Digital Labour

A series of my artistic research address the question of digital labour using care informed artistic practice. The question of how we ‘do’ data with bodies in the context of everyday life resonates with the starting point of my research, to understand how the increasing demand for producing and accumulating data affects bodies that labour as a part of the broader digital economy.  When does the body begin and end, if data produced from the taps of the fingers travels to become profit? Where does the economy begin and end, if the engagement with digital technologies settle in your body as ‘mouse hand’, stiff neck, or lower backpain, does such hardware count as a part of the body? In the research explore how the field of embodiment can facilitate for such questions to be addressed by giving language to the way that bodies come into being through material, technical and emotional relations, which can sometimes be experienced, sensed, felt, or used. More specifically, the research seeks to understand how such relations are being defined in current forms of digital labour that takes places across human, non-human and technical sites. Projects include:

Accumulative Care” is an ongoing research project that explore how feminist and care-informed artistic methodologies present new ways to conceptualise the relationship between bodies and technology. The project examines the concepts of social and bodily risks associated with new forms of digital labour omitted in a digital discourse that forefronts shiny technical products, but nevertheless relies on exploitative chains of production that range from data producing child gamers, prosumers, influencers, and online sex workers, content moderators, data entry workers, metal miners, and hardware assembly workers. Using the format of care as the basis for the installation, the artistic practice present digital labour as a question of mental labour which frames the viewers body. Created from collection of individual testimonies from data workers that identify the body parts in which the pressure, stress, or pain of digital work is experienced, a series audio body relaxation exercises that address the collective experiences of digital work form the basis for  the installation Accumulative Care.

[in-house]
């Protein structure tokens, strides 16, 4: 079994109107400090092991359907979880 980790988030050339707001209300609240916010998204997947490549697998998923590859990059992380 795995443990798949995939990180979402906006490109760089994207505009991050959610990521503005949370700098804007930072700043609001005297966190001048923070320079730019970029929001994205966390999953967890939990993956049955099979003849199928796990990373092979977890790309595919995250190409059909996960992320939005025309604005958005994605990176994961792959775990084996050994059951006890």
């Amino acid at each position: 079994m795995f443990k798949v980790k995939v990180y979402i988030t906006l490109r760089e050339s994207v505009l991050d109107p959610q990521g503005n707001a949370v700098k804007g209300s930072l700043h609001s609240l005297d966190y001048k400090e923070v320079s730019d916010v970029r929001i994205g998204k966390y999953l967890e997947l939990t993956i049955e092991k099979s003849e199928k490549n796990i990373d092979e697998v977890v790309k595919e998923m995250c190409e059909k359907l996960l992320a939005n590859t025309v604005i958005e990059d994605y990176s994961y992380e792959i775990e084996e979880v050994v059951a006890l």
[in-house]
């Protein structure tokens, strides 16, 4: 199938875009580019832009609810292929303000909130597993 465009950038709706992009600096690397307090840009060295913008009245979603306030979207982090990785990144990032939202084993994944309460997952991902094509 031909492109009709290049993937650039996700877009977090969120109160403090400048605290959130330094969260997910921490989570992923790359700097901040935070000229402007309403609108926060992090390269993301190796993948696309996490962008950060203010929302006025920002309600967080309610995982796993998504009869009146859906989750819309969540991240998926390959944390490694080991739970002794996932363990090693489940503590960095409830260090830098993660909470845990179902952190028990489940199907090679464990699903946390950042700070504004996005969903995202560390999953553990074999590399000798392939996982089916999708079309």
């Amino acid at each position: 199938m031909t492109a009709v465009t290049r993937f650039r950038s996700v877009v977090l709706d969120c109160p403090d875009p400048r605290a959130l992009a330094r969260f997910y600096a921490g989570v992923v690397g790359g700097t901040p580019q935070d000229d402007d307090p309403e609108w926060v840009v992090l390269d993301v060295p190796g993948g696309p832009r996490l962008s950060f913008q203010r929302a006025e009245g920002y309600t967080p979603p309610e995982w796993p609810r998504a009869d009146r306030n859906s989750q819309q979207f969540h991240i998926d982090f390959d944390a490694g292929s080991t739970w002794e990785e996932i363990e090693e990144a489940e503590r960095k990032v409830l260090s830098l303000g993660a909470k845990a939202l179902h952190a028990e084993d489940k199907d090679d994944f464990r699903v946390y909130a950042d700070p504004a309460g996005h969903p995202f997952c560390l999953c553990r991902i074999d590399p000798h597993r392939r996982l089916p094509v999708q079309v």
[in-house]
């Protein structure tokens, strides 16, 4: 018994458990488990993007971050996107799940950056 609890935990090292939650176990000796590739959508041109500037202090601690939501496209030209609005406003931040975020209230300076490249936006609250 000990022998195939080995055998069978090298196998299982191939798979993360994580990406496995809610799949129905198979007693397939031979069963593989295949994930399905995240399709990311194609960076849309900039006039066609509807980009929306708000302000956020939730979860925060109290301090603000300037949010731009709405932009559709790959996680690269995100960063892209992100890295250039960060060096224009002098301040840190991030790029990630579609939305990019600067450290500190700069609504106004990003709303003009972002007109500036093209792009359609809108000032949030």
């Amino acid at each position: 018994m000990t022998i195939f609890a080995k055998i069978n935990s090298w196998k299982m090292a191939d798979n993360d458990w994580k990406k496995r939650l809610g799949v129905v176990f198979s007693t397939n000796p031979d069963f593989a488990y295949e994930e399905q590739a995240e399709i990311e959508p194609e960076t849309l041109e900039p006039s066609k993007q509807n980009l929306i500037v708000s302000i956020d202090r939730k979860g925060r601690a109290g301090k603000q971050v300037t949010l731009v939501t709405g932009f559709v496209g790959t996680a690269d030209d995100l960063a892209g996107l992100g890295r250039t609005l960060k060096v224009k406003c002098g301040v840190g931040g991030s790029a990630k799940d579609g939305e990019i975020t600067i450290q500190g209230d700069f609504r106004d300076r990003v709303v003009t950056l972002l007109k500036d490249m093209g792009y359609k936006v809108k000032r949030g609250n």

Life Drawing the Attention Theft” (2018-2019) is a ongoing project hosted by Deptford Community Cinema. The drawing class is a part of Deptford Drawing Collectives programme, where drawers are invited to explore how smartphone usage and the associated production of digital data choreograph the body in certain ways. The drawing class is based on a custom-made posture series which is created from images that people have donated of themselves using their smartphones in everyday life. The work explores how we see the body is changes as the habit behaviours of typing, tapping, starring, and slouching comes to the fore.

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